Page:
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Scott Charney is a man on the move. Since his appointment last April as Microsoft's "chief security strategist," he's logged more than 185,000 miles crisscrossing the country advocating better software security.
If we don't do security well, people will migrate away from us. And if we don't do security right, they should.
chief security strategistMicrosoft, Inc.
While Charney spends a lot of time on the road, his unit--the Security Strategies Group--is charged with being the internal security auditor for Microsoft's Trustworthy Computing effort. "In an organization of 55,000 people, it's not enough to put your finger in the dam. You have to fix the dam," says Charney.
Charney's team of eight acts as part internal auditor that checks code development, part SWAT team that helps business units implement security plans and part evangelist preaching the virtues of better security.
"My goal is how to figure to make our products, services and infrastructures more secure," he says.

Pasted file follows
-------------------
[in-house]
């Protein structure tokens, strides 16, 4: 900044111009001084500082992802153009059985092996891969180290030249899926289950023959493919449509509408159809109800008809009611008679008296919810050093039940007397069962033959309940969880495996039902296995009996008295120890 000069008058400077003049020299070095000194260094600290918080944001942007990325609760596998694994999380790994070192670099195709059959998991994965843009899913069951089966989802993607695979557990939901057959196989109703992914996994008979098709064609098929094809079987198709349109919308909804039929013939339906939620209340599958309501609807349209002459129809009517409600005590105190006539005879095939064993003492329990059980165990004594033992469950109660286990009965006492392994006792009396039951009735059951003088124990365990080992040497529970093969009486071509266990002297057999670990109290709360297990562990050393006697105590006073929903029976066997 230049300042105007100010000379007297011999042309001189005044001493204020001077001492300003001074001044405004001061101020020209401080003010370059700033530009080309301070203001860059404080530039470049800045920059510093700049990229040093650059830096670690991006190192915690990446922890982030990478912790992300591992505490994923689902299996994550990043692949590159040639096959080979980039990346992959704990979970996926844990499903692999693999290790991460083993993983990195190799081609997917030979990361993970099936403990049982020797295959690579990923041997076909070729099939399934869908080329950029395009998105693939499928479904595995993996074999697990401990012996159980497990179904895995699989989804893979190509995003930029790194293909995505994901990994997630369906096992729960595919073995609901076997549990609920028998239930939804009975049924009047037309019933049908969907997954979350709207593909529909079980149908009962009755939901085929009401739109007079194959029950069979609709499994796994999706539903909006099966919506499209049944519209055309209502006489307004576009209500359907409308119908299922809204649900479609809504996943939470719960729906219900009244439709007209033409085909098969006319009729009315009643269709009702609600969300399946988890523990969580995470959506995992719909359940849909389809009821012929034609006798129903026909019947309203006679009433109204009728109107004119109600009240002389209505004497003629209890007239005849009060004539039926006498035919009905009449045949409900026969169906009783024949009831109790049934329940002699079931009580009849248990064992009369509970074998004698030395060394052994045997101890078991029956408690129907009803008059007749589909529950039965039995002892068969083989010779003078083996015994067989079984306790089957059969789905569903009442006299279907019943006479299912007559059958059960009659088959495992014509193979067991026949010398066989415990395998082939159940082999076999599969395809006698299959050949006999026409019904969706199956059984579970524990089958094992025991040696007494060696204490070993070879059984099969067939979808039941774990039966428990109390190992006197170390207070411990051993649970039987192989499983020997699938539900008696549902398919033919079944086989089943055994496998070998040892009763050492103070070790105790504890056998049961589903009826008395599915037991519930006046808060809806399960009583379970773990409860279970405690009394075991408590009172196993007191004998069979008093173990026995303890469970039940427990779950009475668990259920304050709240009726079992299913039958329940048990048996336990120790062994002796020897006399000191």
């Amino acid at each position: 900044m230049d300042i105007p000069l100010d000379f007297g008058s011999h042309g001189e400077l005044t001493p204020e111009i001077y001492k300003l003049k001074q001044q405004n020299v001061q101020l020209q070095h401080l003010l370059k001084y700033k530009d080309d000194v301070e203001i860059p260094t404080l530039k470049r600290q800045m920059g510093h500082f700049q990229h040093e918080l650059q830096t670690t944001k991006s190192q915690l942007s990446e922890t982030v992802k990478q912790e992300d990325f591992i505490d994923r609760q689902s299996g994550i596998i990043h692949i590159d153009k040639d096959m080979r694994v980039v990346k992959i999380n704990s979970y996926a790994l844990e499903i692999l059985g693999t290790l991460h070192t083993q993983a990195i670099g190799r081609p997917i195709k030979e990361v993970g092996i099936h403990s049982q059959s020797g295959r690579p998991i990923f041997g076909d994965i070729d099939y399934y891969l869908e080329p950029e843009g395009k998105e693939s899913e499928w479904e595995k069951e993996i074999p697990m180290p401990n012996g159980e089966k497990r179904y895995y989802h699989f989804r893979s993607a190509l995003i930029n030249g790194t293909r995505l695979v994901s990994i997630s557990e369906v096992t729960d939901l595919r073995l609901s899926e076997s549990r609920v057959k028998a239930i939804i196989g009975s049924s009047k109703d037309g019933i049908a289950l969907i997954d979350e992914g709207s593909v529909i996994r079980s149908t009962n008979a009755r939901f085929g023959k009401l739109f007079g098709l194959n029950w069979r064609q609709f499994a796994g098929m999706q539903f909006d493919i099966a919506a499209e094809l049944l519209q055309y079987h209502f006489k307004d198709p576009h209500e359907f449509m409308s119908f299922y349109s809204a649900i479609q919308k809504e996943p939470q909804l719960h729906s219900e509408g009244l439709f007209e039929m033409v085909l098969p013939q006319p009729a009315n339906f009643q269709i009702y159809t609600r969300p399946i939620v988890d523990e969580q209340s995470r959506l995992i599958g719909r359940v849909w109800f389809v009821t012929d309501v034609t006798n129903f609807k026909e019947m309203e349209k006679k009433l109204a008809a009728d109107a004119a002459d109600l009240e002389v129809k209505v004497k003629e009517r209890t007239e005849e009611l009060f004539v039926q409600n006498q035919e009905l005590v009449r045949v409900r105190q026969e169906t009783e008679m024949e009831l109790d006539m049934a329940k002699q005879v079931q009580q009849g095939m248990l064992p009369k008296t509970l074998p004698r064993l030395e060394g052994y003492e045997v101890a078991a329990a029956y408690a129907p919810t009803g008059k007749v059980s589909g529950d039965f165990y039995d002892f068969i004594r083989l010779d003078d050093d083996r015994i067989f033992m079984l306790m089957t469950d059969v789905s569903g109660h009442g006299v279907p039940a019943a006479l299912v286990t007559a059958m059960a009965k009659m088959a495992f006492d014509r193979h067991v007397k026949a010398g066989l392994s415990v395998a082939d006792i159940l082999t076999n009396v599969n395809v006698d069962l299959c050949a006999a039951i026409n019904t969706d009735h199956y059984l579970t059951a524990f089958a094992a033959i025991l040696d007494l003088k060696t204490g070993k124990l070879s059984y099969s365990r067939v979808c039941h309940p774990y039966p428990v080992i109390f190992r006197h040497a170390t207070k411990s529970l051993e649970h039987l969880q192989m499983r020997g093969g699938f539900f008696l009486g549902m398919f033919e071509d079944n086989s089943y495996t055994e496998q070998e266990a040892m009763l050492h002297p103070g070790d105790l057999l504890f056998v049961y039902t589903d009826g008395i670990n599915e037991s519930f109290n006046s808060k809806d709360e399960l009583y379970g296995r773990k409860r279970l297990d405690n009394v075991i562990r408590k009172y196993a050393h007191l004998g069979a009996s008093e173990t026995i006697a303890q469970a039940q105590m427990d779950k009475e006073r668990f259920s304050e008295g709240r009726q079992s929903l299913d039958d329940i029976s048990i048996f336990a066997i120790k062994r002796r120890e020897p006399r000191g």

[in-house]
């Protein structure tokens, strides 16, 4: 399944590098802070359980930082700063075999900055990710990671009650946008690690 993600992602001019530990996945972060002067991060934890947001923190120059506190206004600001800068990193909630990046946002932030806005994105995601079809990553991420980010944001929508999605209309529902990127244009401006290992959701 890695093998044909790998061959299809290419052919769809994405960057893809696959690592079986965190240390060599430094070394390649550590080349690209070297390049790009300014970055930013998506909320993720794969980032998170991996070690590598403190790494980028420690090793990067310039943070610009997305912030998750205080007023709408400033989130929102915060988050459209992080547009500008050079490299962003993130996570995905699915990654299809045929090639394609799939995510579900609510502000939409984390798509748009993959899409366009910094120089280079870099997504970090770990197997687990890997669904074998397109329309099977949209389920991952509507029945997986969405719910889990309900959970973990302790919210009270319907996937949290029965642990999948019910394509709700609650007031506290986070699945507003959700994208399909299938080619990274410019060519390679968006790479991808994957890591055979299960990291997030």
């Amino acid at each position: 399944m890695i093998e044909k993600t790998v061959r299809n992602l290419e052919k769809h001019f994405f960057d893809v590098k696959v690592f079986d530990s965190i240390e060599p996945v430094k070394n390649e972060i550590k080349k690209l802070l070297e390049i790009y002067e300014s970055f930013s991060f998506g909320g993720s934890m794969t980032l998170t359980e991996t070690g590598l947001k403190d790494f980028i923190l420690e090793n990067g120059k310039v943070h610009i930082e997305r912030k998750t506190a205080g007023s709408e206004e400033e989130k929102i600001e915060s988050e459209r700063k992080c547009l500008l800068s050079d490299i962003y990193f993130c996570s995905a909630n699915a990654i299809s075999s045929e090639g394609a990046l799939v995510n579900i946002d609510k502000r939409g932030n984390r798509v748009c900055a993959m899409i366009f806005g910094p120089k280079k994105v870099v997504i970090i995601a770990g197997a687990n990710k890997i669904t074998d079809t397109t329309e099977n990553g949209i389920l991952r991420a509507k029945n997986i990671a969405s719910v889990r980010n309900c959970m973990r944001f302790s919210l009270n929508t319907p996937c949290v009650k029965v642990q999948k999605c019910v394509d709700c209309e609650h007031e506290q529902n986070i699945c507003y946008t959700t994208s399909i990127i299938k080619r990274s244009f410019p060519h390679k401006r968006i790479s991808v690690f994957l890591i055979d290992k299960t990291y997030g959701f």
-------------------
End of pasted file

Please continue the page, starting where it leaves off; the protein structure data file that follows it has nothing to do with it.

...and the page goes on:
The Security Strategies Group is the only unit empowered to impose the Trustworthy Computing edict across the company. Charney says he's bringing division heads and product mangers to the table to work out security issues that cut across Microsoft's vast, decentralized bureaucracy.
"With everyone focused on security, this hasn't been a hard sell, which is what I was worried about when I came here," Charney says. "Here in the security space, everyone gets it."
But critics say Charney is little more than a figurehead, and his unit is being used for mundane tasks. And some say Charney, a former Department of Justice official, spends more time in Washington, D.C., keeping regulators off Microsoft's back rather than devoting time to preaching security to the Microsoft troops.
Charney dismisses such criticism, saying he and his unit are playing a valuable role internally to Microsoft and pushing the security agenda externally. Strong software security, he says, is imperative for Microsoft's business future and the country's security. "If we don't do security well, people will migrate away from us. And if we don't do security right, they should," Charney says.
This was first published in April 2011